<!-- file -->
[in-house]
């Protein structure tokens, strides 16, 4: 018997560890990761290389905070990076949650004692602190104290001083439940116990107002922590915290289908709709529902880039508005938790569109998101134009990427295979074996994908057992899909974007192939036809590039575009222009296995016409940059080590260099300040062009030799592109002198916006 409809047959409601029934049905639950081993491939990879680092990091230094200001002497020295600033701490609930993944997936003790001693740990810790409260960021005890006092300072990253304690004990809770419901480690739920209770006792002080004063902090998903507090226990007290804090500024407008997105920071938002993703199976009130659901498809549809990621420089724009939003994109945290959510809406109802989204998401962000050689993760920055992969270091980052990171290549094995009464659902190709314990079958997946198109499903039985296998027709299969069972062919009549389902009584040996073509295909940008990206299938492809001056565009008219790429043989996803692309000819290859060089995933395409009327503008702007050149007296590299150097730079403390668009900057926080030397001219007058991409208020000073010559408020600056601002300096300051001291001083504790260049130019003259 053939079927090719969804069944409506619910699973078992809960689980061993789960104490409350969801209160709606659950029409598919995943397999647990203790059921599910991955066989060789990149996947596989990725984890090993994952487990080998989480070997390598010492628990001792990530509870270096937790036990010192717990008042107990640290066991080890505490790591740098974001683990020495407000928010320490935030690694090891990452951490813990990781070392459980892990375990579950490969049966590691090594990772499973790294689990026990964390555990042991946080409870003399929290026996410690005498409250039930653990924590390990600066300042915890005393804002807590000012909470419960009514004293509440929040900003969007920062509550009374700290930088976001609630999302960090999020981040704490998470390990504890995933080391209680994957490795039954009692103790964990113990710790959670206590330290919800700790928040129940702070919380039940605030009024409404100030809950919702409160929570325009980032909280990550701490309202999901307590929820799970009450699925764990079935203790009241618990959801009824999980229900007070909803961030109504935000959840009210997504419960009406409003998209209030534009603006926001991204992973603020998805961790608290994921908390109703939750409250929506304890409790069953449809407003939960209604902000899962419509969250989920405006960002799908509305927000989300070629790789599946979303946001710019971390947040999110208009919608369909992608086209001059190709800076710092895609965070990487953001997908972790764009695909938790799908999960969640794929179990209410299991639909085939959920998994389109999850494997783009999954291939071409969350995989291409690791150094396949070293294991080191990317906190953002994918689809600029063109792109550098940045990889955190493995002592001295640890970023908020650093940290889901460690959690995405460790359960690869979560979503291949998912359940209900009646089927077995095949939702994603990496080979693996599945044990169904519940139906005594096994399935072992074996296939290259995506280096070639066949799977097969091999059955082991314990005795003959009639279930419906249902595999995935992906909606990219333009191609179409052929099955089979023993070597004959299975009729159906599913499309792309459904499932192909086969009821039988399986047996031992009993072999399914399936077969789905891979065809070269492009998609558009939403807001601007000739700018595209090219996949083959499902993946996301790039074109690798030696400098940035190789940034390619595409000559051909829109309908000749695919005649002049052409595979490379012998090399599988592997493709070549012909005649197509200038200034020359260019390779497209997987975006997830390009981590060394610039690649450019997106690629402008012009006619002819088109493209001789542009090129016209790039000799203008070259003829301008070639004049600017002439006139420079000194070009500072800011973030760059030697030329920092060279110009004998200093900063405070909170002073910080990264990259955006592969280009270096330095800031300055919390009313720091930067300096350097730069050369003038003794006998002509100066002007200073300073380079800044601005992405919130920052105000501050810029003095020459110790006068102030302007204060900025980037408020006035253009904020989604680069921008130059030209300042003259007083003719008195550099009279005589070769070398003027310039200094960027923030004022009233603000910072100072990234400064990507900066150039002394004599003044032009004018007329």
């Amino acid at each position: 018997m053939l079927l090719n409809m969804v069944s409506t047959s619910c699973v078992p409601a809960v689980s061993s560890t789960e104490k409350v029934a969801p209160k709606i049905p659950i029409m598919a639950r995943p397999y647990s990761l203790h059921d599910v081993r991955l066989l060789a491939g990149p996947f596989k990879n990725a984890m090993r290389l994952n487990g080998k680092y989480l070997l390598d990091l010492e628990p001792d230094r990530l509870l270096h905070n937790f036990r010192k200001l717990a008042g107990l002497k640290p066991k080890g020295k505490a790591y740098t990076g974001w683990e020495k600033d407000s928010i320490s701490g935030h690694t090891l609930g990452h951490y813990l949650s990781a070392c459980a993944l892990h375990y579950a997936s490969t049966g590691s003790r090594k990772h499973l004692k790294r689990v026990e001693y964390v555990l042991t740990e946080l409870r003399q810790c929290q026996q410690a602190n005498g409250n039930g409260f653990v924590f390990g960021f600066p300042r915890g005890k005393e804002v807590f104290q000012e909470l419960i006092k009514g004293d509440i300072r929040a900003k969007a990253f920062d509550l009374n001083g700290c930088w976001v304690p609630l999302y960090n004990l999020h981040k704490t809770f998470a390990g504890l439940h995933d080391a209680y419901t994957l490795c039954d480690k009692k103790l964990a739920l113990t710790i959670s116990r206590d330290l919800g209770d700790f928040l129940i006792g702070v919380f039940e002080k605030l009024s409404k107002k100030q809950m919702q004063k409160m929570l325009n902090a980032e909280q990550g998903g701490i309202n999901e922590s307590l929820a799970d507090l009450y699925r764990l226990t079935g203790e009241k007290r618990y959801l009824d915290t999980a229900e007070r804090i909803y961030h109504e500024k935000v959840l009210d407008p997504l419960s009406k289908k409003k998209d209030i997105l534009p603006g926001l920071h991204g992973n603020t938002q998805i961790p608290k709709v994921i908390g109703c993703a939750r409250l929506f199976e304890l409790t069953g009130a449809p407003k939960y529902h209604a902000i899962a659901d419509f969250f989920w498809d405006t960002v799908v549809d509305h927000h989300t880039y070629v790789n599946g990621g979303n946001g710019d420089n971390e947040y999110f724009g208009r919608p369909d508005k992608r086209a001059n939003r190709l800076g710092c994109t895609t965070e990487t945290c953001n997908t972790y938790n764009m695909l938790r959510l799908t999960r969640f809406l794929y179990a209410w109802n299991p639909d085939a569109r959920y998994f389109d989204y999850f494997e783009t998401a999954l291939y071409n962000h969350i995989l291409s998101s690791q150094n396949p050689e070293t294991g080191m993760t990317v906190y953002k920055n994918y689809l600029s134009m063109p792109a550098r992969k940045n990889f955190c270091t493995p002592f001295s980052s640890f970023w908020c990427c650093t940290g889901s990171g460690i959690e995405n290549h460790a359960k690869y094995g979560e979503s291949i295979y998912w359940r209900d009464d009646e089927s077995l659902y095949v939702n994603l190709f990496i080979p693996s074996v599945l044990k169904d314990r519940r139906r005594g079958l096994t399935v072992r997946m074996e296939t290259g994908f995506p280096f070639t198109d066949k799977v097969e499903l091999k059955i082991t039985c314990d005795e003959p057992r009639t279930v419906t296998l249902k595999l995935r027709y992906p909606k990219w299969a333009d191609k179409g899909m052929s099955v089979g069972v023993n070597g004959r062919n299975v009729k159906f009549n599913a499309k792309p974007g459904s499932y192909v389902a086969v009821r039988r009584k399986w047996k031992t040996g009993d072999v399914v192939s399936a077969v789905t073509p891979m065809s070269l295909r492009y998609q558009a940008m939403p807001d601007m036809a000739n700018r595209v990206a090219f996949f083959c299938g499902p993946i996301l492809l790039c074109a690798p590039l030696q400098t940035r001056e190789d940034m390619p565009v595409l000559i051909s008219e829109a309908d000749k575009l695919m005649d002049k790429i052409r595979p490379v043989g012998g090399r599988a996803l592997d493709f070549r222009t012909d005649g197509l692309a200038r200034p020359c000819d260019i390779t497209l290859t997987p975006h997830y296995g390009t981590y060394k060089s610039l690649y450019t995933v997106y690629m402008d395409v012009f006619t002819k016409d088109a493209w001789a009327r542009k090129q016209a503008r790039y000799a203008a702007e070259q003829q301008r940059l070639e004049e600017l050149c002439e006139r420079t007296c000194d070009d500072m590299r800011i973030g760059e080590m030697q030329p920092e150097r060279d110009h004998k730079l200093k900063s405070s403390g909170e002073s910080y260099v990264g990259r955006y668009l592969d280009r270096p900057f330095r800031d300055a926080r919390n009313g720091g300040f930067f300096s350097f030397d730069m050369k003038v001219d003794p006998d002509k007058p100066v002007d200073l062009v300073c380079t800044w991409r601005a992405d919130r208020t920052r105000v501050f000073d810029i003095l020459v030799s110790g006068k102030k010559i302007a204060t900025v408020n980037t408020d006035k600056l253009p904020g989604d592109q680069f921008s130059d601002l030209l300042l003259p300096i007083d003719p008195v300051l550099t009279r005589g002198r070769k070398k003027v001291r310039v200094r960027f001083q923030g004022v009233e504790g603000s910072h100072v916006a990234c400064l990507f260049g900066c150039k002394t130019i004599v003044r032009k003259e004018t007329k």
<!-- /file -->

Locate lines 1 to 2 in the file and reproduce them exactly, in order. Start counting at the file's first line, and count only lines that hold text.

[in-house]
């Protein structure tokens, strides 16, 4: 018997560890990761290389905070990076949650004692602190104290001083439940116990107002922590915290289908709709529902880039508005938790569109998101134009990427295979074996994908057992899909974007192939036809590039575009222009296995016409940059080590260099300040062009030799592109002198916006 409809047959409601029934049905639950081993491939990879680092990091230094200001002497020295600033701490609930993944997936003790001693740990810790409260960021005890006092300072990253304690004990809770419901480690739920209770006792002080004063902090998903507090226990007290804090500024407008997105920071938002993703199976009130659901498809549809990621420089724009939003994109945290959510809406109802989204998401962000050689993760920055992969270091980052990171290549094995009464659902190709314990079958997946198109499903039985296998027709299969069972062919009549389902009584040996073509295909940008990206299938492809001056565009008219790429043989996803692309000819290859060089995933395409009327503008702007050149007296590299150097730079403390668009900057926080030397001219007058991409208020000073010559408020600056601002300096300051001291001083504790260049130019003259 053939079927090719969804069944409506619910699973078992809960689980061993789960104490409350969801209160709606659950029409598919995943397999647990203790059921599910991955066989060789990149996947596989990725984890090993994952487990080998989480070997390598010492628990001792990530509870270096937790036990010192717990008042107990640290066991080890505490790591740098974001683990020495407000928010320490935030690694090891990452951490813990990781070392459980892990375990579950490969049966590691090594990772499973790294689990026990964390555990042991946080409870003399929290026996410690005498409250039930653990924590390990600066300042915890005393804002807590000012909470419960009514004293509440929040900003969007920062509550009374700290930088976001609630999302960090999020981040704490998470390990504890995933080391209680994957490795039954009692103790964990113990710790959670206590330290919800700790928040129940702070919380039940605030009024409404100030809950919702409160929570325009980032909280990550701490309202999901307590929820799970009450699925764990079935203790009241618990959801009824999980229900007070909803961030109504935000959840009210997504419960009406409003998209209030534009603006926001991204992973603020998805961790608290994921908390109703939750409250929506304890409790069953449809407003939960209604902000899962419509969250989920405006960002799908509305927000989300070629790789599946979303946001710019971390947040999110208009919608369909992608086209001059190709800076710092895609965070990487953001997908972790764009695909938790799908999960969640794929179990209410299991639909085939959920998994389109999850494997783009999954291939071409969350995989291409690791150094396949070293294991080191990317906190953002994918689809600029063109792109550098940045990889955190493995002592001295640890970023908020650093940290889901460690959690995405460790359960690869979560979503291949998912359940209900009646089927077995095949939702994603990496080979693996599945044990169904519940139906005594096994399935072992074996296939290259995506280096070639066949799977097969091999059955082991314990005795003959009639279930419906249902595999995935992906909606990219333009191609179409052929099955089979023993070597004959299975009729159906599913499309792309459904499932192909086969009821039988399986047996031992009993072999399914399936077969789905891979065809070269492009998609558009939403807001601007000739700018595209090219996949083959499902993946996301790039074109690798030696400098940035190789940034390619595409000559051909829109309908000749695919005649002049052409595979490379012998090399599988592997493709070549012909005649197509200038200034020359260019390779497209997987975006997830390009981590060394610039690649450019997106690629402008012009006619002819088109493209001789542009090129016209790039000799203008070259003829301008070639004049600017002439006139420079000194070009500072800011973030760059030697030329920092060279110009004998200093900063405070909170002073910080990264990259955006592969280009270096330095800031300055919390009313720091930067300096350097730069050369003038003794006998002509100066002007200073300073380079800044601005992405919130920052105000501050810029003095020459110790006068102030302007204060900025980037408020006035253009904020989604680069921008130059030209300042003259007083003719008195550099009279005589070769070398003027310039200094960027923030004022009233603000910072100072990234400064990507900066150039002394004599003044032009004018007329």